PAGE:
PPL has revealed that it paid out £244.9 million to 165,000 performers and recording rights-holders in 2022.
The music licensing organisation’s 2022 distribution was up 7.1% year-on-year on the £228.7 million paid out in 2021.
Collections have recovered since the pandemic. The £245m is the second highest total paid out by PPL in a calendar year.
The highest ever total paid out (£260.2 million in 2020) was achieved thanks to the record collections of £271.8 million the previous year, 2019, before the adverse impact of the Covid pandemic.
The 165,000 total - an increase of 12.2% - includes direct members of PPL as well those paid indirectly through other collective management organisations. It marks the highest number of performers and recording rights-holders ever paid by PPL in a calendar year.
PPL made the collections for the use of recorded music in the UK and internationally. They were paid out across the company’s four quarterly distributions in 2022, in March, June, September and December.
The record number of performers and recording rights-holders being paid reflects both the technological and operational investments made by PPL and the neighbouring rights industry over the last decade, as well as the growing membership of PPL.
The sector continues to recover well, with more growth expected in 2023
PPL has one of the most comprehensive repertoire databases of its kind in the world, holding detailed performer and recording rightsholder information on more than 20 million recordings. Over the last three years, on average 45,000 new recording details have been received each week.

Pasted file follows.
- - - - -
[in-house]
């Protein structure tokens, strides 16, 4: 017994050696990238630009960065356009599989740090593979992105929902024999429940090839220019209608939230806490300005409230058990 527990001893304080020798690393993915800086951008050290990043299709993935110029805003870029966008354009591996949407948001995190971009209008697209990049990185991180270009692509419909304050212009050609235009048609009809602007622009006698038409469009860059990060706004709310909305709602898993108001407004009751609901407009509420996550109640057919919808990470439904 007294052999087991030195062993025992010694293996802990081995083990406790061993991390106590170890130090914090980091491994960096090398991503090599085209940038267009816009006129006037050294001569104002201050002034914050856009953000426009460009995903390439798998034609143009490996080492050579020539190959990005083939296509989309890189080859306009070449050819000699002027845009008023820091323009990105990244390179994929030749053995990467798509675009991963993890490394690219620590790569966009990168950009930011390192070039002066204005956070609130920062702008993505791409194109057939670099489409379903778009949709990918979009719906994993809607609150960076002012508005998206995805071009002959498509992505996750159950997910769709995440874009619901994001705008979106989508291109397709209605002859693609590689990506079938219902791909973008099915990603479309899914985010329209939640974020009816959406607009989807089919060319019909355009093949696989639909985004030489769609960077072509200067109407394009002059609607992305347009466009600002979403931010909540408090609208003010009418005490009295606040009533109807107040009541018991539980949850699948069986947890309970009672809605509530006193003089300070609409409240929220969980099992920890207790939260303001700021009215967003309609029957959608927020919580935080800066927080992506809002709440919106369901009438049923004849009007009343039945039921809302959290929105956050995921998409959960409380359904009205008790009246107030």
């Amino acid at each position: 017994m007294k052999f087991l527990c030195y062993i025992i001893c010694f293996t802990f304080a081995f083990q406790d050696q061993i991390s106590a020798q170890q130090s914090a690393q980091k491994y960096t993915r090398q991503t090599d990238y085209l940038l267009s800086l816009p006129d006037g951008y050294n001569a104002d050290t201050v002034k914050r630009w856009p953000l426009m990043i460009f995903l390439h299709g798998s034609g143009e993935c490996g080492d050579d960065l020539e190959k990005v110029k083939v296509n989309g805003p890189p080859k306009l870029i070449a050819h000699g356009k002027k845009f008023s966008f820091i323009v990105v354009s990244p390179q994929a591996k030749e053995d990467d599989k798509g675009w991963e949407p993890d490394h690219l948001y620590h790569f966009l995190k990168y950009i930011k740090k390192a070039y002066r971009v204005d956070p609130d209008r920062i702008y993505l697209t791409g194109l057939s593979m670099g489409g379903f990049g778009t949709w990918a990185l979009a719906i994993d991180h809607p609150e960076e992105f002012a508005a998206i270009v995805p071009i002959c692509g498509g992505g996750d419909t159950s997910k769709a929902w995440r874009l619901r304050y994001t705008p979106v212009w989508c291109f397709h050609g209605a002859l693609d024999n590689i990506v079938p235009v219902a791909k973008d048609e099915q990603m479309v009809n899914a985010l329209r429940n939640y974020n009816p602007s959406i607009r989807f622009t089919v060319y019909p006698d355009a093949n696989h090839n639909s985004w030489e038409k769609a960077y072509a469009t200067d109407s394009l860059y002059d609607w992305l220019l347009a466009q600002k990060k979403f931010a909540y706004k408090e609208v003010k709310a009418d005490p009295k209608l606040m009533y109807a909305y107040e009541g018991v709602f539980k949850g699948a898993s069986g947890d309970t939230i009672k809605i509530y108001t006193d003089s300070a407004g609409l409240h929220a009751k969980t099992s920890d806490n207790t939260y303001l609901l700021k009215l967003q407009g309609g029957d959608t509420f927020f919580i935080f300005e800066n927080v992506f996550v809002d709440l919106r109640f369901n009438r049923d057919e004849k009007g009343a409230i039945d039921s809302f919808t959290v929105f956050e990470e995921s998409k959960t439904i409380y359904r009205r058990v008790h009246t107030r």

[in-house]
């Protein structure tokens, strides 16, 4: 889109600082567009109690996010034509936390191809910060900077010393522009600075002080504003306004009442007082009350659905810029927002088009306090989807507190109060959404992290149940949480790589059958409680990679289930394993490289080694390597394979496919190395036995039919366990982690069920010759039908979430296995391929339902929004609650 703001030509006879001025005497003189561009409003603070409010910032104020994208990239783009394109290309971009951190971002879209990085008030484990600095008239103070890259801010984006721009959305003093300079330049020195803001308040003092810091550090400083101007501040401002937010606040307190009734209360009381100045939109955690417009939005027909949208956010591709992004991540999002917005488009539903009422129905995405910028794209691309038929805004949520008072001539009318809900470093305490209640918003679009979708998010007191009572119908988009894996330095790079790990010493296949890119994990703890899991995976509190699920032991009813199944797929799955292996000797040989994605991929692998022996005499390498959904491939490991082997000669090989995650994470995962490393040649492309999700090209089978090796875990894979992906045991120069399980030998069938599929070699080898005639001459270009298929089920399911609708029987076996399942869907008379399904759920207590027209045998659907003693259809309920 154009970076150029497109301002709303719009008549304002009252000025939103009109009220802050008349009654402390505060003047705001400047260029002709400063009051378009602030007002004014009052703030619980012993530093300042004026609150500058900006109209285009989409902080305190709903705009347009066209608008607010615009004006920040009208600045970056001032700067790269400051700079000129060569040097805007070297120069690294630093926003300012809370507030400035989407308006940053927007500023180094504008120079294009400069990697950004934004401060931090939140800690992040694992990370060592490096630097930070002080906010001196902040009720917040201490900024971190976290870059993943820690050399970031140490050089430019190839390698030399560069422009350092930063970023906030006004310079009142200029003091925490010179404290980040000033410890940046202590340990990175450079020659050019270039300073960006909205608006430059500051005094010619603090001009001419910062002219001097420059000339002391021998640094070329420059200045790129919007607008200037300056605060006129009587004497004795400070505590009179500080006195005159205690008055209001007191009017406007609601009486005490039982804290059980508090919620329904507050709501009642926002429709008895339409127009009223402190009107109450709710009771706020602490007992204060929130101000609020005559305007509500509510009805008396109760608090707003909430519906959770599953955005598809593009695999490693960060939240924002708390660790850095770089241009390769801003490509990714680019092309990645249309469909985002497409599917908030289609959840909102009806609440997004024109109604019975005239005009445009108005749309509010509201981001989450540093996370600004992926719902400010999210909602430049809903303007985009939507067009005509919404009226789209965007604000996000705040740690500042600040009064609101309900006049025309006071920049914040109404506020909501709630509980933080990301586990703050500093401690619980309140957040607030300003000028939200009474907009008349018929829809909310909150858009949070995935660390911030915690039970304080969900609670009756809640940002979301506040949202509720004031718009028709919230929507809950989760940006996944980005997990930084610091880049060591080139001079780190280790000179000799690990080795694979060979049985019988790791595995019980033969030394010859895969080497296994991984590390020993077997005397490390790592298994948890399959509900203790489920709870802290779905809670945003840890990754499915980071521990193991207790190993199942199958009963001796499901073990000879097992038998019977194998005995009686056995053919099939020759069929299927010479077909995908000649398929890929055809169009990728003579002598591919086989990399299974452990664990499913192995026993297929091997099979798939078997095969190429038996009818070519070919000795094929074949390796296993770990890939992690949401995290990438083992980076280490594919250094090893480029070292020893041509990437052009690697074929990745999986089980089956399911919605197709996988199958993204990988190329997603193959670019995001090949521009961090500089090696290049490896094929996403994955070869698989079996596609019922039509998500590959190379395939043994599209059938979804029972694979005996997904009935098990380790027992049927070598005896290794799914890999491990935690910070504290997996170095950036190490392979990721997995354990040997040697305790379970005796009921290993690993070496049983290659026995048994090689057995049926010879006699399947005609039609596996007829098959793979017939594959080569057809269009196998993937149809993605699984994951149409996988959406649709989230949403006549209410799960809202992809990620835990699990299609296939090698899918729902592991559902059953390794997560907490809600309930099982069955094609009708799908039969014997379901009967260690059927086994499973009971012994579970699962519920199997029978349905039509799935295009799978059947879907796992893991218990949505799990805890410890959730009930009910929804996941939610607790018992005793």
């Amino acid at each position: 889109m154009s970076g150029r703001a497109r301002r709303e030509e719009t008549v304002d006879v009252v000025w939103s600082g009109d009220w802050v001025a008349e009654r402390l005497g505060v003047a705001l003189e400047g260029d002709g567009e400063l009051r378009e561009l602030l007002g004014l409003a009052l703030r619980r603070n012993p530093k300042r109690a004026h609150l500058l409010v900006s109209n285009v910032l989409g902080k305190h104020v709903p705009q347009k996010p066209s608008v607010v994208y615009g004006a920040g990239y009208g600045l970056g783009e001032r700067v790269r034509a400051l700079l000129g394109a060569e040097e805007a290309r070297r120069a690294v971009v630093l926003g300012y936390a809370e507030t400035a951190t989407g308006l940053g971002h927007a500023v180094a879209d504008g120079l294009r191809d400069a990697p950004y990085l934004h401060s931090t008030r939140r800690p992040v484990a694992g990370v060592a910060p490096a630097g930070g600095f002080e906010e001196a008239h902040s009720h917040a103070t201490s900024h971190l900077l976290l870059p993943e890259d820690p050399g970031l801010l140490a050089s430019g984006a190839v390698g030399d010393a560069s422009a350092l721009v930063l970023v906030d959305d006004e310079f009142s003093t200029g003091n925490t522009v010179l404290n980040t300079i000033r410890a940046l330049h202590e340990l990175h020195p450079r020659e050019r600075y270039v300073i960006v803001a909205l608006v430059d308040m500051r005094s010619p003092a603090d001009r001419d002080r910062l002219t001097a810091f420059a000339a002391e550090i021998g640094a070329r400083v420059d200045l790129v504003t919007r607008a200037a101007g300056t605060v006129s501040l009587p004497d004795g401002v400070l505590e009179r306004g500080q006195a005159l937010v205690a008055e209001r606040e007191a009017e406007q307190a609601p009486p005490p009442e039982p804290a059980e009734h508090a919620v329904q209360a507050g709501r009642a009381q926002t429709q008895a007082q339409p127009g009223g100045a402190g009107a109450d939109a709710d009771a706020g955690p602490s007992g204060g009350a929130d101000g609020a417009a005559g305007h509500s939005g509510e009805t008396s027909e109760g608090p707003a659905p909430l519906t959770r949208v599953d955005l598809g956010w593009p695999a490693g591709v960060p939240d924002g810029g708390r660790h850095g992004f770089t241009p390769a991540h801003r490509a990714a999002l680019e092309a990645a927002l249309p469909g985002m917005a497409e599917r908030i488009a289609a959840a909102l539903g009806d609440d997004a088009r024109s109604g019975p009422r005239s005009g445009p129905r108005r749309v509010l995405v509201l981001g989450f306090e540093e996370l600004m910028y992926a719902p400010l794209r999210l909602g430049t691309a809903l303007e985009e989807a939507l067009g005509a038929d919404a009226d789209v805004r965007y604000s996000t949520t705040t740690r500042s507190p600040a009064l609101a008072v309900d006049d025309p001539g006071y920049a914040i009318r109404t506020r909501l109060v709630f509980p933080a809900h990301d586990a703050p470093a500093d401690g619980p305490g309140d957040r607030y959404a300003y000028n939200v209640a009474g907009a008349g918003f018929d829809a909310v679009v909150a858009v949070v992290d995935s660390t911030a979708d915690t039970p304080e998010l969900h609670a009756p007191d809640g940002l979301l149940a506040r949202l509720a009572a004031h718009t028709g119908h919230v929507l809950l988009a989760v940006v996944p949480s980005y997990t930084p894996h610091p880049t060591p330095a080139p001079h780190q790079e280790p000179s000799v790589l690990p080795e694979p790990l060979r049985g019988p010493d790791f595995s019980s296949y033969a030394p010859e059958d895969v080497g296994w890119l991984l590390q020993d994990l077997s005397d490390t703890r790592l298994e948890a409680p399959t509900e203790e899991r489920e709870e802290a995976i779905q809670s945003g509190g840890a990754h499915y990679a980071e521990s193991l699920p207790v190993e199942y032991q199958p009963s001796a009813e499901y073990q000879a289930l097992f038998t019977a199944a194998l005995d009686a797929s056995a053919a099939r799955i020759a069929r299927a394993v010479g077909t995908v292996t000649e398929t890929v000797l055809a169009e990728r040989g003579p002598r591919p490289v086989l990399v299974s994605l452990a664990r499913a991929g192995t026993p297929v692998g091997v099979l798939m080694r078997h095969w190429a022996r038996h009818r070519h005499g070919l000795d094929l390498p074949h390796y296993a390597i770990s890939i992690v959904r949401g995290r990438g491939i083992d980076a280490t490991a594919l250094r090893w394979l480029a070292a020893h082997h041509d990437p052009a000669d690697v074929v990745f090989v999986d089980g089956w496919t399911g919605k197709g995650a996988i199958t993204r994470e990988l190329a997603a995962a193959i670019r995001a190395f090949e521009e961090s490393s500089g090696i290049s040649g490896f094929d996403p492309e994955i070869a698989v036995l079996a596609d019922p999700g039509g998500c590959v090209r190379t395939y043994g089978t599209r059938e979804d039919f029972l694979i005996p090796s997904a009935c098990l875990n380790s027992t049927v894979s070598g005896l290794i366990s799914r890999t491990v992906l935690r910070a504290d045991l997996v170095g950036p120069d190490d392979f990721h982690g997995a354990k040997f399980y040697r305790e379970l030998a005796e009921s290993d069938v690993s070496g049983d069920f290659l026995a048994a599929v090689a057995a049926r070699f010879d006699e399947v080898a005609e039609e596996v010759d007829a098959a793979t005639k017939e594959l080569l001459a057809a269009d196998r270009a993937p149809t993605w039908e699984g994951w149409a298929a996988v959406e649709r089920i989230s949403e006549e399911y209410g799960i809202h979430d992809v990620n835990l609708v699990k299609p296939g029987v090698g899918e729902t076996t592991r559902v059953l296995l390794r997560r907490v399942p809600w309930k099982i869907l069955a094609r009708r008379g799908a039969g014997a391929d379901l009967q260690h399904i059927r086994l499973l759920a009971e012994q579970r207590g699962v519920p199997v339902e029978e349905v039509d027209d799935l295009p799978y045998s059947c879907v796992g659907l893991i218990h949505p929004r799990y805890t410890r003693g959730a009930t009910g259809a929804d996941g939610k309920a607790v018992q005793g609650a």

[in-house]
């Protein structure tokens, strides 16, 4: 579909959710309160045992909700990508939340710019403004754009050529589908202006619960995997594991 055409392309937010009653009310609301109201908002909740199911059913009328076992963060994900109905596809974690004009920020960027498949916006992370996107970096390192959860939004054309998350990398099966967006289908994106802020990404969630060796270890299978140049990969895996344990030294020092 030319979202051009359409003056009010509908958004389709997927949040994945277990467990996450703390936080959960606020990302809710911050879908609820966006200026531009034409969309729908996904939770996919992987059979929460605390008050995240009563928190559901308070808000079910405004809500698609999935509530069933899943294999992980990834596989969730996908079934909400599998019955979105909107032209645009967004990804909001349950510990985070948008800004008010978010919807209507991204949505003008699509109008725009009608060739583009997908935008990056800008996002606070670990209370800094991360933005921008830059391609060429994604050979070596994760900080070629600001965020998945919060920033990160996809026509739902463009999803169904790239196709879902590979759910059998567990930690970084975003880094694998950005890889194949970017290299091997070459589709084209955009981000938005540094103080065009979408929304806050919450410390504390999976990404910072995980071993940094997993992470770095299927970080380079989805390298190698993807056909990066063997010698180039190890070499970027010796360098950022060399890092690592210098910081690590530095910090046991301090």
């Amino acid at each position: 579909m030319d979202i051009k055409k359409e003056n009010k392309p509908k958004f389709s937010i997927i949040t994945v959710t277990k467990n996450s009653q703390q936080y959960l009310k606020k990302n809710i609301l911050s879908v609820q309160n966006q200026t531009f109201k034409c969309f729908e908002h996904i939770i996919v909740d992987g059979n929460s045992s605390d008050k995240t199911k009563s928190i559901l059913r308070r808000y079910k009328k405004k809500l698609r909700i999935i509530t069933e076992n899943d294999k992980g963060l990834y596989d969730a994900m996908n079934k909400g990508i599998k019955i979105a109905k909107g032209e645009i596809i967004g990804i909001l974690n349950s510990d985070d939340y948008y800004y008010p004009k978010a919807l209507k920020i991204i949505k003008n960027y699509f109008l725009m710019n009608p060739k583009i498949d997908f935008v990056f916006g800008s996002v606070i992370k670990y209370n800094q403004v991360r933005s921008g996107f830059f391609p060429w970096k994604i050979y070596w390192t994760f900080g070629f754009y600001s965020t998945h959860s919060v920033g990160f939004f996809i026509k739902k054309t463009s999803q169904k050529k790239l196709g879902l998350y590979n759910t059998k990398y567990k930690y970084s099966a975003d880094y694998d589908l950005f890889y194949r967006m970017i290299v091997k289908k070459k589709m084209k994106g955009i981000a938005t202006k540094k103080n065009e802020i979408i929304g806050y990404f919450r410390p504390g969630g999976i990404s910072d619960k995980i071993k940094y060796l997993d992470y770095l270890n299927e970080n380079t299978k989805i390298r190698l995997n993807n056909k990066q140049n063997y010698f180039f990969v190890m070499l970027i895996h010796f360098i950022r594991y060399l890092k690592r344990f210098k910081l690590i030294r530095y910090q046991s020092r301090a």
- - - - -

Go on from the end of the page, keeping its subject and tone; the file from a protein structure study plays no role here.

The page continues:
It also works closely with partner organisations across the music industry to develop the technology and operations that underpin the neighbouring rights sector. This includes building and then operating IFPI and WIN’s RDx data exchange portal, and being a key player in SCAPR’s Virtual Recording Database (VRDB), which is improving the quality, use and sharing of performer line-ups on recordings.
Peter Leathem, PPL CEO, said: “Over the last decade PPL has become one of the world’s most successful neighbouring rights companies. Not only do we collect hundreds of millions of pounds from the UK and around the world, but each year we distribute this money to more and more performers and recording rights-holders than before. This is a testament to both the expert team we have at PPL but also to the efforts of the sector as a whole. Initiatives such as SCAPR’s VRDB and IFPI and WIN’s RDx are improving the technology and data which support the worldwide distribution of neighbouring rights, so ensuring the right people and organisations are paid when their recordings are played.
“It is also positive to be able to pay out more money to performers and recording rights-holders than we did in 2021. Neighbouring rights was naturally impacted by Covid19 but the sector continues to recover well, with more growth expected in 2023.”